Anyone who’s done serious renovation on an older home, ripping down lath and plaster, wrestling with stubborn two by fours and prying up floorboards, has probably harbored the fantasy of finding some kind of long-hidden treasure. Civil war medals, a moth-eaten bag of precious coins, possibly a secret diary full of scandalous confessions.
Unfortunately, what is often discovered are crumbling foundations, rotted timbers and plumbing issues, if not a desiccated mouse or two. But sometimes a do-it-yourself-er finds a shoe.
Through an amazing coincidence, two of my friends, living 200 miles apart in Wisconsin, told me shoe discovery stories. One was Celia, who found a dainty little girl’s shoe in the recess above a window she and her husband Paul were replacing in their 1890’s farmhouse in Amherst.
The sole was worn through, the leather cracked, but the cunning button hooks that ran up the side and its pointed toe still conveyed the elegance of old world craftsmanship. Celia was fascinated with the shoe, both for the mystery of how it came to be there and the history of its owner.
A high school art teacher, she added the shoe to her collection of objects to be sketched by her students, and then twenty years later, passed the shoe on to the new owners of her home when she and her family moved.
Another friend, Joe, has a reputation in his small town of Marshall for treasuring all things old. In fact, he and his wife Kari have devoted a good share of their life to renovating a small hotel built there in 1873 as their family’s home.
A neighbor down the street who was rehabbing his own 100 year old home, told Joe, “You’re going to like this…,” and pointed him to a tool box holding a well-worn girl’s boot he had found between two wall studs.
Since retirement from a clinical psychology practice, Joe has devoted himself to charitable pursuits, repairing and repurposing antique furniture for auctions and fund raisers. He saw a different possibility for the shoe, offering a $250 scholarship competition to Marshall High English students who wanted to try writing an essay, poem, or story about the shoe, now property of the Marshall Historical Society.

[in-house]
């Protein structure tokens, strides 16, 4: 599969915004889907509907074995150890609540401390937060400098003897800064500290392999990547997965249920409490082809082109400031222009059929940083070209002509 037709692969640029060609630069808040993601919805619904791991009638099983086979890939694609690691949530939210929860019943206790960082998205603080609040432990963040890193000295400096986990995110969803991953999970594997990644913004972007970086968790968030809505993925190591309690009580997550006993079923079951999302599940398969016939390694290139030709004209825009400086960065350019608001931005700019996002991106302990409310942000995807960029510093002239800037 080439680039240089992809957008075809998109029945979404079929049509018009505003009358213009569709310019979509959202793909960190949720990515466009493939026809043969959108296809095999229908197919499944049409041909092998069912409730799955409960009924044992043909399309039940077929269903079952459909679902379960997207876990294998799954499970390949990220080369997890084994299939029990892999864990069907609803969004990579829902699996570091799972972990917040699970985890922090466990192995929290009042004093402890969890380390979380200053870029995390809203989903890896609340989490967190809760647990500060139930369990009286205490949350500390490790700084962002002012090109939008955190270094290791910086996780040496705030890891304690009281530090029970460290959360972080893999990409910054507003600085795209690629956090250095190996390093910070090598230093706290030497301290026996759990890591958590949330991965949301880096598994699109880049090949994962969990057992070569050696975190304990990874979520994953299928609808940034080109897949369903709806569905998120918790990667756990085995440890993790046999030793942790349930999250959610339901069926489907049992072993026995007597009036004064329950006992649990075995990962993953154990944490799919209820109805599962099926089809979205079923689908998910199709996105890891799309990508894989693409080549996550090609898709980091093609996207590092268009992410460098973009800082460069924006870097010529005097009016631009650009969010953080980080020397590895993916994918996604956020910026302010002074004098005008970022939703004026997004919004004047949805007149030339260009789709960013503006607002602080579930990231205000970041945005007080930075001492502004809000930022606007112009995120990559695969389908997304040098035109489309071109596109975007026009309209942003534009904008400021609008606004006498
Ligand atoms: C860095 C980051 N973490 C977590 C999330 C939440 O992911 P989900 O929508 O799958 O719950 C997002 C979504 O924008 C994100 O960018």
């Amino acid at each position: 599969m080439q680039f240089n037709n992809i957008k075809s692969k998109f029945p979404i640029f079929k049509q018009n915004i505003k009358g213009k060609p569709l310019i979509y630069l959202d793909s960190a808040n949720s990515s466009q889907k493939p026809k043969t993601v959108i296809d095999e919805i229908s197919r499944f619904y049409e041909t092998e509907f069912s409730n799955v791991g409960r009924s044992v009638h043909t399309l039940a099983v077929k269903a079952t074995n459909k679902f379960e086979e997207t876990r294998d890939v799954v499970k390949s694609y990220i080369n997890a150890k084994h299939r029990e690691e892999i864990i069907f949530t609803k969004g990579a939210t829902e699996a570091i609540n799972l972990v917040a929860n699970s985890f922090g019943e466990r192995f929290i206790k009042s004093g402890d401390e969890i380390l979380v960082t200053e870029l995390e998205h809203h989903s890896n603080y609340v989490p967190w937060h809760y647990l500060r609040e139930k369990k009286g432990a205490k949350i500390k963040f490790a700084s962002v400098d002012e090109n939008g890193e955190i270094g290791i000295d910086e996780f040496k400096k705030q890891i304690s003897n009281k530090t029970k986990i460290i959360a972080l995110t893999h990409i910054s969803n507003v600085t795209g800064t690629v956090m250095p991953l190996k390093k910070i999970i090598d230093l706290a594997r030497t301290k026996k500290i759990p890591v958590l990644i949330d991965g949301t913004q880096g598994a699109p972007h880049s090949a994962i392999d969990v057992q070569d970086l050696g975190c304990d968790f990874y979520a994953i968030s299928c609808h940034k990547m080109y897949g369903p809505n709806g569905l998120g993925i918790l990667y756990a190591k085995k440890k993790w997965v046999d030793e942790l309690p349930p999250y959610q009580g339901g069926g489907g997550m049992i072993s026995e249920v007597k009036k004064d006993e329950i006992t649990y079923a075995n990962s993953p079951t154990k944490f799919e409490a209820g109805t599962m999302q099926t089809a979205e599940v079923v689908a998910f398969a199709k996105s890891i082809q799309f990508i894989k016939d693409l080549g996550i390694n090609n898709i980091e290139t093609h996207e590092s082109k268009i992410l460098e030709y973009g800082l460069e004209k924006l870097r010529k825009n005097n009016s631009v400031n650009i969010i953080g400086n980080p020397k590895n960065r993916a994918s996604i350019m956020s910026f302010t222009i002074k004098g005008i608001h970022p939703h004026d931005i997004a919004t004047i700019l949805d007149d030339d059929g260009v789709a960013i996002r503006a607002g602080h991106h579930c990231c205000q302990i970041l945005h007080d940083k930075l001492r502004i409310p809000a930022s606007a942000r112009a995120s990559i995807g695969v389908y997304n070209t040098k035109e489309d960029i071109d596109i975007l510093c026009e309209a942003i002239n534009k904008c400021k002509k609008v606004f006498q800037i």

Though 30 years separated my hearing the two shoe stories, it felt like too much of a coincidence, and a little light research revealed it wasn’t. Placing a shoe in a wall, a floor, behind a chimney or above a door during construction is a tradition that dates back to the twelfth century.
Largely a European practice, particularly in the U.K., shoes were even placed beneath the choirstalls in England’s Winchester Cathedral, circa 1308. In fact, so many shoes have been found in England that the Northampton Museum keeps an “Index of Concealed Shoes” that lists over 2,000.
Buildings historians guess the concealed shoes originally served as magical charms to ward off witches, demons and ghosts, though a shoe placed under a bedroom floor may have been associated with fertility, (think old woman who lived in a shoe) which may also explain why shoes are traditionally tied to the bumpers of newlyweds’ cars.
In America, hiding a child’s shoe in the wall was a strong tradition mainly in the Northeast, but apparently the custom was carried all the way to the Midwest before evidently dying out in the mid-twentieth century.
Superstition or quaint custom, I see concealing a shoe in a wall as a poignant symbol of faith, of the confidence and of the risks that lie behind anyone’s notion to build or renovate a home. A concealed child’s shoe, scuffed, cracked and worn, is like the penny tossed into a fountain, a talisman of hope.